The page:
On February 8, 2023, Google’s share price plummeted after Bard, its newly announced generative artificial intelligence (AI) search chatbot, made an error. Over the following week, Google lost some $170 billion in market value (all values in US dollars). It seems incredible that the share price of a $1.22 trillion company could drop by 10 percent in response to a mistake by a chatbot, but it happened.
We can evaluate this through several lenses. One perspective is that Bard wasn’t ready. Many observers felt it had been rushed to market in response to competitive pressure. Only two days before, Google’s CEO had shared in an internal memo that “the company is going to need all hands on deck to test Bard,” its rival to OpenAI’s ChatGPT.
Another view is that Bard’s poor performance was more the rule than the exception — a cautionary tale about generative AI’s propensity to be unethical, opaque and sometimes just plain wrong.
There is, however a more profound interpretation, which is that the market was being rational. “Buckle up folks, the AI wars have arrived,” reported Forbes in an article published — ironically — the same day as Bard’s stumble. Perhaps market volatility merely reflects investors’ accurate assessment that the stakes are exceedingly high.
Microsoft founder Bill Gates has said that the advent of generative AI technologies such as ChatGPT is as important as the invention of computers and the internet. He may be referring to the transformative potential of these technologies in terms of the way we live, work and communicate. But equally important is their impact on economic growth and prosperity. This will be true of AI, and the market knows it.
Labour productivity — a key ingredient to economic growth — has fluctuated over time, and it’s instructive to look back at the experiences and questions of the past. In 2001, Brookings experts Alice M. Rivlan and Robert E. Litan reported that in the United States, labour productivity grew at a comfortable 2.5 percent annually from the end of the Second World War to the mid-1970s, then slowed to 1.4 percent between 1973 and 1995. They conceded a lack of understanding around this slowdown and the subsequent uptick from 1995 to 2001, when labour productivity growth soared to three percent, but theorized that heavy investment in computers and telecommunications was a factor.
That 2001 report closed by asking what the economic potential of the internet might be.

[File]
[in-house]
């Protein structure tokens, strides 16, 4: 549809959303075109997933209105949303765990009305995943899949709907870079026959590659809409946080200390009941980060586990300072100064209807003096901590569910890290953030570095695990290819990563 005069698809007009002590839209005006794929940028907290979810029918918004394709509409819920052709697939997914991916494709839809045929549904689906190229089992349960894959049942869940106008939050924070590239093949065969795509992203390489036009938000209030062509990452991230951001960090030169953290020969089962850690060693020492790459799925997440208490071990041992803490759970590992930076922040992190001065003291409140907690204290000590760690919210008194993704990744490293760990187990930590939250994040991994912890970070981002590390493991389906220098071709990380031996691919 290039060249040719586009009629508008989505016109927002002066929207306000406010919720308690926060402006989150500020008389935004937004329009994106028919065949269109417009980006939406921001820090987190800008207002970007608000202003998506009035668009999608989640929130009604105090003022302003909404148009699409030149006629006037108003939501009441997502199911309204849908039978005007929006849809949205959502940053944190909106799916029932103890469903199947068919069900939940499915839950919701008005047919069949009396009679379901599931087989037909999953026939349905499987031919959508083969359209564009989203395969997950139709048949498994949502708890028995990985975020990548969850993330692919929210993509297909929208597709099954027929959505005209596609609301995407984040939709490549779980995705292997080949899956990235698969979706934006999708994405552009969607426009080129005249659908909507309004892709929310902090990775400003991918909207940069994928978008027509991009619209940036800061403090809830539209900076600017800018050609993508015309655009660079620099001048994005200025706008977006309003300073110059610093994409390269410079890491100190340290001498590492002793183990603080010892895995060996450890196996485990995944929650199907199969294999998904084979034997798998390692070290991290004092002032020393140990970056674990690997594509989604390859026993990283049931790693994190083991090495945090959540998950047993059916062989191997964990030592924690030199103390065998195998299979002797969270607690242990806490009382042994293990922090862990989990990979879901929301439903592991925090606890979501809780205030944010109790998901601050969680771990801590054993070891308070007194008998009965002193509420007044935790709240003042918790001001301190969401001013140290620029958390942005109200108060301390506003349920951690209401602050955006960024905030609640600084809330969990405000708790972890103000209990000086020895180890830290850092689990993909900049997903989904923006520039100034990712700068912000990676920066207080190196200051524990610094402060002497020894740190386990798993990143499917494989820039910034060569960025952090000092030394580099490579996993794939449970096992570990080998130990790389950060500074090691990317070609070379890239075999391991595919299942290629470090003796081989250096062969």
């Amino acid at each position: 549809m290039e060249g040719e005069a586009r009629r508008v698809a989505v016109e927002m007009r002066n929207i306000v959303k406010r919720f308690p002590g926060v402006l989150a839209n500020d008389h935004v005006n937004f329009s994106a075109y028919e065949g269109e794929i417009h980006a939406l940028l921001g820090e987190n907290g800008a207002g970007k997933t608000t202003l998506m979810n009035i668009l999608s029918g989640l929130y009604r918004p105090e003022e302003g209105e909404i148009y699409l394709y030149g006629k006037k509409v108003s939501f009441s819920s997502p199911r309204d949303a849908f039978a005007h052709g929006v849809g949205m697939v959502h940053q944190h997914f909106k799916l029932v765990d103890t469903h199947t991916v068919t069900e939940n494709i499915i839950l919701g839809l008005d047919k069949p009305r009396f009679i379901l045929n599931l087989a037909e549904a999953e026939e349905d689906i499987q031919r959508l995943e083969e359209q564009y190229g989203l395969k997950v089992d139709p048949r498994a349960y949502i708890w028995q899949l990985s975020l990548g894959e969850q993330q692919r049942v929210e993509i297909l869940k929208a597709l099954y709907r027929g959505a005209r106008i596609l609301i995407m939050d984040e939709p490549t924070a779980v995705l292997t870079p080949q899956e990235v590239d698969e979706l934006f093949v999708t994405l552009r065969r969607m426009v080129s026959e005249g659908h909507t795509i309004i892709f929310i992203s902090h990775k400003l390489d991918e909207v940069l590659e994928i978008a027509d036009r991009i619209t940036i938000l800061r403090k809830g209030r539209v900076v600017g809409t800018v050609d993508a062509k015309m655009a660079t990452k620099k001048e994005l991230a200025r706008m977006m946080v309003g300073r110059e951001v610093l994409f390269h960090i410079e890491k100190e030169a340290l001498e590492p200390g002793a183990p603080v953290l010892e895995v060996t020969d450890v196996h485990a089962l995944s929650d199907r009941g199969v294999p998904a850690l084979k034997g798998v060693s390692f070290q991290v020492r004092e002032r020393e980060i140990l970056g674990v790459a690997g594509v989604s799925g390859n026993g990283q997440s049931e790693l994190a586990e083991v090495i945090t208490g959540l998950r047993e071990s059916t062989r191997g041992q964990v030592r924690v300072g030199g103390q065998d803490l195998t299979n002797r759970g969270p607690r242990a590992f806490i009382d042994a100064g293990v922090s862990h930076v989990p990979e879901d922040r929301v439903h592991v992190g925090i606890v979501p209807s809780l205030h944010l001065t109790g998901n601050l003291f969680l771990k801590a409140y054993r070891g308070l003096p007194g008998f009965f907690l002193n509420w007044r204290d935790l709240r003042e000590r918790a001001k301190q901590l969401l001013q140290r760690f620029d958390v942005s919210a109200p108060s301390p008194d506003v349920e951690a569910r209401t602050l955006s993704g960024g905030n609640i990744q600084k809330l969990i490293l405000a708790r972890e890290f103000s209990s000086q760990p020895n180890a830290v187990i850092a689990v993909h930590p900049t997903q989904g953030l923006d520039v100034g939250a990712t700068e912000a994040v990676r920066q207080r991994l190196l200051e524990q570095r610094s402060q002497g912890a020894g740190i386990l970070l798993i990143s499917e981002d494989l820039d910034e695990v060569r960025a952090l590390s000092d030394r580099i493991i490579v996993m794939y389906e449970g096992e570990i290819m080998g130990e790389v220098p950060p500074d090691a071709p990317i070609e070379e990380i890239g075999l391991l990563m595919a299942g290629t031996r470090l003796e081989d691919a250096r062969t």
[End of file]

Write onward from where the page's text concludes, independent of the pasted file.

Flash forward 20 years and now we know. A study from 2021 revealed that in 2020 the internet economy had grown seven times faster than the rest of the US economy during the four preceding years. In 2020 the internet economy contributed $2.45 trillion to the United States’ $21.18 trillion GDP. Like computing itself, the internet ushered in radical market transformation in terms of the how, where, what, when and why of business.
AI is forecast to contribute up to $15.7 trillion to the world economy by 2030. That’s a big prize. And the adage that “a rising tide lifts all boats” is not necessarily true in the digital economy. Intangible assets such as data and information tend to get monopolized via the network effect, a situation where the value of a product or service increases as more buyers, sellers or users use it. The dominance of today’s big tech firms can largely be attributed to network effects and the enabling power of data.
Now enter generative AI with colossal expectations. If it wasn’t clear before, ChatGPT blew the door wide open by putting the technology in the hands of consumers. While machine learning had been toiling away in relative obscurity in advanced robotics, fraud detection and other enterprise applications, generative AI broke the pinata.
Generative AI is not AI’s 15 minutes of fame but rather — as Gates might put it — AI’s internet moment, the technology now on the verge of becoming broadly available around the globe, and placed in the hands of regular people, not just large companies. Owing to the rise of digital infrastructure, we are likely to see more of these AI tools, not fewer. ChatGPT and its cousins are the vanguard of a new AI-for-consumers era. The prize will not be split evenly.
Bard’s bad day wasn’t the first “AI stumble,” just the most prominent to date. But don’t count Bard out just yet — it has its strengths. Whereas ChatGPT’s knowledge is limited (for now) to training data that it has been fed, Bard will be able to access information available on the internet. There’s a fierce battle ahead and it’s very early days. Buckle up!